The Governor side-stepped the issue of a water tax for access to clean drinking water by including $130 million annually for the next 10 years in his 2019 budget. The funds are derived from the Greenhouse Gas Reduction Fund. Legislation easily passed to establish the framework for the Safe and Affordable Drinking Water Fund to receive the funds and direct the Water Board to adopt a fund implementation plan. This budget appropriation addresses only access to clean drinking water, not low-income rate assistance to help pay monthly water bills. The cap-and-trade auction in early 2020 fell short of expectations, so funds were borrowed from the underground storage tank program to backfill the $130 million appropriation.
The spread of COVID-19 during 2020 precipitated a slew of government prohibitions to protect Californians economically affected, including a prohibition against shutting off water to households for nonpayment. Although well-intentioned, the prohibition has put the water districts in a difficult position. Not every district has deep fiscal reserves to maintain daily water operations and keep up with maintenance while upgrading facilities to deal with evolving treatment requirements to meet stringent water quality standards. Unlike energy purveyors, water districts do not have the ability to spread costs over their entire rate base in most cases.
Water districts are subject to Proposition 218 (passed in 1996), which created a category of fees known as “property-related fees.” Such fees may not be imposed or increased unless a local government conducts a majority-protest proceeding 45 days after mailing a notice to all fee payers. If no majority protest occurs, then the agency must submit the measure to a mail ballot, majority vote of property owners (voting one vote per parcel) or to an at-the-polls, two-thirds vote of registered voters. Water districts under the purview of the California Public Utilities Commission have similar constraints. There are districts with assistance programs, but many were adopted before Proposition 218 or are funded from resources other than ratepayers.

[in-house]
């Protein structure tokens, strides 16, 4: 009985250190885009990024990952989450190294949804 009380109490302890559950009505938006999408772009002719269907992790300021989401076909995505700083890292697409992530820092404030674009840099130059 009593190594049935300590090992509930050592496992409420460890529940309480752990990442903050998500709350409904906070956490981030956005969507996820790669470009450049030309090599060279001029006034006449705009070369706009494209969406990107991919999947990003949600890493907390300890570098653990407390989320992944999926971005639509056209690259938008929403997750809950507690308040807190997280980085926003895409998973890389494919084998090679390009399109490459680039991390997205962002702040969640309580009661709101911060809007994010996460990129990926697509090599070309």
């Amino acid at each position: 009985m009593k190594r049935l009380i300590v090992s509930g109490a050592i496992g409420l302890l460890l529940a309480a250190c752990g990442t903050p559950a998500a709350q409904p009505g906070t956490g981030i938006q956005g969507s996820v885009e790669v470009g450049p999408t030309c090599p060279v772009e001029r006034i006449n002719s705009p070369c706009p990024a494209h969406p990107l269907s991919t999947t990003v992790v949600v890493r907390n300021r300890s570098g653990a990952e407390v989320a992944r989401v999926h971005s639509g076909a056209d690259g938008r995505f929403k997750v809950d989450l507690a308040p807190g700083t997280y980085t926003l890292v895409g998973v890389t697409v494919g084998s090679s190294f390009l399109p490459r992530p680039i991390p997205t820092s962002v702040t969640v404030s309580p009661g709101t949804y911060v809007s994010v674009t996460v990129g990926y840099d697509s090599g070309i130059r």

With water districts having limited ability to raise capital to meet operating expenses and the requirement to continue to provide water without payment, it is likely rates will increase, surcharges may be imposed, and perhaps a tax or fee will be necessary. Businesses should be prepared for higher water costs in 2021. Every effort should be made to be as water efficient as possible.
More Water Storage Is Imperative
Water storage is one of the fundamental keys to increasing the state’s water supply and access in conjunction with conservation, recycling, desalination, wastewater conversion, and water reuse projects (see Business Issue article on “New Water Future”). Environmental and ecological demands, climatic changes, and a growing population place stresses on available water supplies. The State Water Project, built in the 1960s, is aging and struggling to supply enough water for current needs. Ever-more-stringent environmental regulations and lack of funding make it difficult to construct new storage facilities. Headlines during the last drought were filled with towns running out of water and pictures of large water tanks being dropped off along with cases of bottled water. There is no question that more water storage is needed to increase supplies, but also to help manage existing sources.